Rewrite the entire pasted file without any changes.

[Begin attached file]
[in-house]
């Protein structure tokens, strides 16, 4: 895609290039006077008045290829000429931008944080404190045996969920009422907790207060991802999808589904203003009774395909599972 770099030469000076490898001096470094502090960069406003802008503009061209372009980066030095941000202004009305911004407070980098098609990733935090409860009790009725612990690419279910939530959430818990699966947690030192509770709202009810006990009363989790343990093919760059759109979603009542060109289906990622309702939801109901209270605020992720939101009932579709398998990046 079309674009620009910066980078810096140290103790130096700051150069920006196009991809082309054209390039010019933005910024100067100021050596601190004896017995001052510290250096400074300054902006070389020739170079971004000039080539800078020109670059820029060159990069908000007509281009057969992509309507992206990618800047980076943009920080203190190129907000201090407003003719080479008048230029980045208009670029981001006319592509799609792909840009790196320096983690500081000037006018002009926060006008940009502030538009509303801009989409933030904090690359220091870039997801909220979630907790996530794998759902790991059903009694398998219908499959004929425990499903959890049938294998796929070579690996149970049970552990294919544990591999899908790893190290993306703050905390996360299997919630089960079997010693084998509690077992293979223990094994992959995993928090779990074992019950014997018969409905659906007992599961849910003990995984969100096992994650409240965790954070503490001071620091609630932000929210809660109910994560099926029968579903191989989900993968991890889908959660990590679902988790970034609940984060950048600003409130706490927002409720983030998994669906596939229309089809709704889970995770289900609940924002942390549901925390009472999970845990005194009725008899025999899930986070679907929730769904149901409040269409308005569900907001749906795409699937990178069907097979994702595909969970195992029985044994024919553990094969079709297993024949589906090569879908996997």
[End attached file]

[in-house]
């Protein structure tokens, strides 16, 4: 895609290039006077008045290829000429931008944080404190045996969920009422907790207060991802999808589904203003009774395909599972 770099030469000076490898001096470094502090960069406003802008503009061209372009980066030095941000202004009305911004407070980098098609990733935090409860009790009725612990690419279910939530959430818990699966947690030192509770709202009810006990009363989790343990093919760059759109979603009542060109289906990622309702939801109901209270605020992720939101009932579709398998990046 079309674009620009910066980078810096140290103790130096700051150069920006196009991809082309054209390039010019933005910024100067100021050596601190004896017995001052510290250096400074300054902006070389020739170079971004000039080539800078020109670059820029060159990069908000007509281009057969992509309507992206990618800047980076943009920080203190190129907000201090407003003719080479008048230029980045208009670029981001006319592509799609792909840009790196320096983690500081000037006018002009926060006008940009502030538009509303801009989409933030904090690359220091870039997801909220979630907790996530794998759902790991059903009694398998219908499959004929425990499903959890049938294998796929070579690996149970049970552990294919544990591999899908790893190290993306703050905390996360299997919630089960079997010693084998509690077992293979223990094994992959995993928090779990074992019950014997018969409905659906007992599961849910003990995984969100096992994650409240965790954070503490001071620091609630932000929210809660109910994560099926029968579903191989989900993968991890889908959660990590679902988790970034609940984060950048600003409130706490927002409720983030998994669906596939229309089809709704889970995770289900609940924002942390549901925390009472999970845990005194009725008899025999899930986070679907929730769904149901409040269409308005569900907001749906795409699937990178069907097979994702595909969970195992029985044994024919553990094969079709297993024949589906090569879908996997």